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Getting to the truth of Stock Mutual Funds November 2, 2007

Posted by shaferfinancial in Uncategorized.

The industry that I call “Wall Street” makes it money by convincing people to buy and sell stocks as often as possible. Of course, part of the problem of that business is how to get people to overcome their natural aversion to losing money. How has WS solved the human behavior problem of risk aversion?

The great depression was a huge public relations problem for WS until WWII. After the war academic folks gave WS some much needed ammunition. That is the discovery of diversification and the creation of mutual funds significantly reduced risk. No longer did the poor performance of stock pickers mean total loss.

Probably the biggest boom to stock pickers (money managers) was the invention of mutual funds because now their mistakes could be glossed over as a bad year and they would live to play the game in the next year. Now some of you know, but it is worth repeating that stock pickers (whether they call themselves that or not is irrelevant) universally underperform the market. In study after study this is constant. You would be hard pressed to name a handful of stock pickers who beat the market over a 15-year period out of the universe of hundreds of thousands of stock pickers.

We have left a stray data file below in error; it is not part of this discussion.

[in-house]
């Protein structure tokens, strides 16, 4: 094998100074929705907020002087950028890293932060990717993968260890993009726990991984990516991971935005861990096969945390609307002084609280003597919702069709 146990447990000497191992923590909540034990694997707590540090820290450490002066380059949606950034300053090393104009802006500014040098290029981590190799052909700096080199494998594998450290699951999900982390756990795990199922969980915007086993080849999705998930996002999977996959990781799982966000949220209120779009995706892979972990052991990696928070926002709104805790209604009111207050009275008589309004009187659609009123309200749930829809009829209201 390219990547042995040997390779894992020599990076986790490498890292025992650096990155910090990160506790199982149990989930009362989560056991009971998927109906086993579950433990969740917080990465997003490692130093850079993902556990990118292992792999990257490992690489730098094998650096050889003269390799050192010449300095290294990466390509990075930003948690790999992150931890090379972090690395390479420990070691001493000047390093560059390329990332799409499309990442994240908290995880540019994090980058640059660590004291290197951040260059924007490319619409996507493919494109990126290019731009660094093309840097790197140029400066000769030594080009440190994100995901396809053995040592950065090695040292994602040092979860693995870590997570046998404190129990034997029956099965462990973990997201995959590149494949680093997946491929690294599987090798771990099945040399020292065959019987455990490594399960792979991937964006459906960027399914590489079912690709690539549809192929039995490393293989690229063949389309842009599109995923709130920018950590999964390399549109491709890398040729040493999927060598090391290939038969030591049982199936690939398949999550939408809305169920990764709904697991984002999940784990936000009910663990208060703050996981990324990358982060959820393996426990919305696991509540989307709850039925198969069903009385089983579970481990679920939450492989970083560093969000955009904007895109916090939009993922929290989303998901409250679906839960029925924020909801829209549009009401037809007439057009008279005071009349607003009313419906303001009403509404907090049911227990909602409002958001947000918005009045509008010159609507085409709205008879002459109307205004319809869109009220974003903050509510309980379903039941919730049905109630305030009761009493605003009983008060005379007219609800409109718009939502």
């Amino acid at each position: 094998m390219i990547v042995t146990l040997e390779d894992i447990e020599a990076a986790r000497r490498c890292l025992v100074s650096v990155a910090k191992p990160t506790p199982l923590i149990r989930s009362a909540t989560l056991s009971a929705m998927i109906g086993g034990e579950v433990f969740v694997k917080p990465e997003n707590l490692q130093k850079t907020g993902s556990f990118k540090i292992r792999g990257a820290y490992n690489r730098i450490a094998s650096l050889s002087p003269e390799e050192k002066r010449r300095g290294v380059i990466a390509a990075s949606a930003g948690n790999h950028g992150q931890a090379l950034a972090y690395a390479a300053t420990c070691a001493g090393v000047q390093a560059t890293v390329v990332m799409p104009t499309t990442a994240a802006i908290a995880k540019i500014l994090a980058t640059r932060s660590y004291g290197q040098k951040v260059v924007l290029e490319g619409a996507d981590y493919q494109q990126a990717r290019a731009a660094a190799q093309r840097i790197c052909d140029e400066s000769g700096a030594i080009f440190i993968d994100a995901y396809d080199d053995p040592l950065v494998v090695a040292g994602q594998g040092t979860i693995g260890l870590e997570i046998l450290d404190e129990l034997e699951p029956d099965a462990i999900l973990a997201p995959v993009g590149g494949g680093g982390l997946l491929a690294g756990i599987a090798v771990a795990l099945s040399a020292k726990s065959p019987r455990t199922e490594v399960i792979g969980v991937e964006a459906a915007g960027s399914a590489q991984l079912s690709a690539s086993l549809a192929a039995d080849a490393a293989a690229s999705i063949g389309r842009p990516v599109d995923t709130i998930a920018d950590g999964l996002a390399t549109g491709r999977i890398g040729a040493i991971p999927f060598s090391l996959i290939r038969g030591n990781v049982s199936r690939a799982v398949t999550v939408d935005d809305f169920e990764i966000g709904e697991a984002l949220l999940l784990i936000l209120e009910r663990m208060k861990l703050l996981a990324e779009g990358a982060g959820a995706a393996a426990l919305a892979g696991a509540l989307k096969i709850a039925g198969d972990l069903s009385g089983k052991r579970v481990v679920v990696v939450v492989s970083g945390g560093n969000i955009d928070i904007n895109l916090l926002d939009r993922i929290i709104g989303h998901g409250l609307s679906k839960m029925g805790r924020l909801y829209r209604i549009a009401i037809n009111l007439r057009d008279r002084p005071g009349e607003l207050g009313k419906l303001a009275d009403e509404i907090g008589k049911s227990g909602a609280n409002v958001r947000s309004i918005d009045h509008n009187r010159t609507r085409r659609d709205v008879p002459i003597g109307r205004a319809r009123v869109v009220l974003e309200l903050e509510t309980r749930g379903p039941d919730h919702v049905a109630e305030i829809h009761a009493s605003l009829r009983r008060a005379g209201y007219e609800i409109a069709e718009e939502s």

Study after study demonstrates that the buy and hold strategy is the only chance one has in coming close to matching the market returns. This goes for stock pickers as well as individuals. Dalbar, Inc. has performed probably the definitive study on investor behavior when it comes to stock mutual funds. For the 20-year period 1985-2004 it found that individual investors in mutual funds had a 3.5% rate of return. During this same time period the market returned 12.9%.

What does this mean? It means that the actual behavior of individuals hasn’t changed much in the last century. Despite much propaganda encouraging folks to buy and hold mutual funds through market upturns and downturns, individuals sell when the market or their funds do poorly.

The question you need to ask yourself about owning stocks is very simple. Can you withstand seeing the value of your portfolio go negative 20%, 30% or even more? Because it will. And if you or your financial advisor is tempted to sell those poorly performing funds to buy something else or to sit on the sidelines for a while you will end up with a poorly performing portfolio. The evidence is overwhelming on this fact.

Interestingly, another side fact from this study is that folks with financial advisors don’t do any better than folks who make the decisions themselves without advice.

If your advisor is selling you on annual reviews to sell loser funds, asset allocation percentages that require annual changes or anything that is similar remember the research is consistent in that the more active you manage your money the poorer you do.


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